Fitness: And Now, There's A Gym For Men

RICHMOND, VA | Wednesday, December 14, 2005

By now, you've probably heard of Curves, a fitness-center franchise that touts the 30-minute workout for women. But what about Cuts, which offers the same format to men? Yes, gentlemen, the fitness industry has answered your cry for equality with an alternative to the big, coed gyms.

Virginia's first Cuts Fitness for Men opened last month in the Parkside Marketplace across West Broad Street from the Innsbrook Corporate Center. Another Cuts has opened in Yorktown.

The national chain has about 180 locations in 25 states and five countries.

As the local franchisees were quick to tell me, this is not a place for elite athletes looking to push cardiovascular endurance to a new level or sculpt muscles like they've never been sculpted before. Instead, it's a place that caters to entry-level exercisers and those with little time to spend on fitness.

"It is what it is," said Dustin Beekman, a former Randolph-Macon College football player who opened Cuts with his father, Paul. "The equipment's not flashy. We keep it basic on purpose." Cuts is designed to be the male version of Curves, appealing to people who have not been exercising regularly and need the framework of a circuit and a trained helper to guide them through a balanced workout.

There is another male-only alternative called The Blitz, a cross-training center that combines strength training, boxing and martial arts into a fast-paced workout. But after doing extensive research, Dustin Beekman said he thought the Cuts concept was more viable for people who are just starting an exercise program.

The Cuts workout room, which is about the size of a Starbucks coffee shop, offers 18 stations of strength machines and cardiovascular equipment in a circular pattern with a heart-rate-checking station in the middle. Exercisers can start anywhere; they change stations every 40 seconds. Three times around the circle adds up to slightly more than 30 minutes.

The Cuts gym is set up a lot like Curves, except with a clear male influence. Two wide-screen televisions feed ESPN to members as they work out. The music is XM satellite radio, and members can request a station change if they don't like what's playing. The cardiovascular stations include stair climbers, stationary bikes and a punching bag.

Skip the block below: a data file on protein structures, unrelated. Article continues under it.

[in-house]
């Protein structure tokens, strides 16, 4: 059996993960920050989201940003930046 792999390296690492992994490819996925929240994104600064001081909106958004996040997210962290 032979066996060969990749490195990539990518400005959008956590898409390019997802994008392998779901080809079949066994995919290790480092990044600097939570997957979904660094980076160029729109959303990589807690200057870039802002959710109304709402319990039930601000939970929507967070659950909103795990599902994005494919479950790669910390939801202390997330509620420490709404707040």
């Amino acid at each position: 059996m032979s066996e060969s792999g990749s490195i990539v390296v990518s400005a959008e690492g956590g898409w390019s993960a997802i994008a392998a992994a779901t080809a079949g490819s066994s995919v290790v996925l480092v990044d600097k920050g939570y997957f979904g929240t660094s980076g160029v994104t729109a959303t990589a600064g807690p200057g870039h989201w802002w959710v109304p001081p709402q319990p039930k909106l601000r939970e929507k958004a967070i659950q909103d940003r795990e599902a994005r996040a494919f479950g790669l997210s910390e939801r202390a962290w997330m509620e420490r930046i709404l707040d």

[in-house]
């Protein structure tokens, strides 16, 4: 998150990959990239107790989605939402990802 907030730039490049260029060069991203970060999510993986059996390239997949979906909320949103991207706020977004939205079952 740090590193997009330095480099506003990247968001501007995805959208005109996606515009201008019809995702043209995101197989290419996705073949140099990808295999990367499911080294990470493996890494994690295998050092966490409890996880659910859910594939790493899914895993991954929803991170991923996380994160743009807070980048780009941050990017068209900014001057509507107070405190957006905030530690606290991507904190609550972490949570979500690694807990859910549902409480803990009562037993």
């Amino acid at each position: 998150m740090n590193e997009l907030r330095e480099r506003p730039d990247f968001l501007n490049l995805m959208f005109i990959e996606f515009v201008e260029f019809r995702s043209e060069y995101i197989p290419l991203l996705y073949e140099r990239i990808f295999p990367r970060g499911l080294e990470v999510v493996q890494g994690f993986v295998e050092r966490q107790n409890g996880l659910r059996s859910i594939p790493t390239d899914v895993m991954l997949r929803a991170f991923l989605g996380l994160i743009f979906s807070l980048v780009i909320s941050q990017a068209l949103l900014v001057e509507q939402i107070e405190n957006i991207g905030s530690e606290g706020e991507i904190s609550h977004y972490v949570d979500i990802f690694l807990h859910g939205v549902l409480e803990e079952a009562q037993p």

Dustin Beekman oversees the fitness center operations while his father is a master developer for Cuts and sells franchises throughout Virginia. Paul Beekman has sold 10 other locations in the state, including another suburban Richmond one that will open somewhere south of the James River.

The concept is especially geared to men who are out of shape, overweight or in need of exercise to combat health problems. "This is for someone who wants to get up off the couch and make a change in their life," Dustin Beekman said.

One criticism he often hears is that it's possible to "plateau" with a circuit-training workout, making it difficult to get any stronger or better. That's OK, Dustin Beekman says.

"That's a success," he said. Members who reach that plateau can move on to another workout venue. But there will be more beginners to fill that spot.

"There's always going to be a market for the entry level," he said.

Maria Howard is a group exercise instructor for the YMCA of Greater Richmond. Contact her at [email protected] or c/o Balance, Richmond Times-Dispatch, P.O. Box 85333,Richmond, VA 23293.

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Cuts Fitness For Men
109 Lefferts Ln.
Clark, NJ

Phone: (732)381-9300
Fax: (732)574-1130

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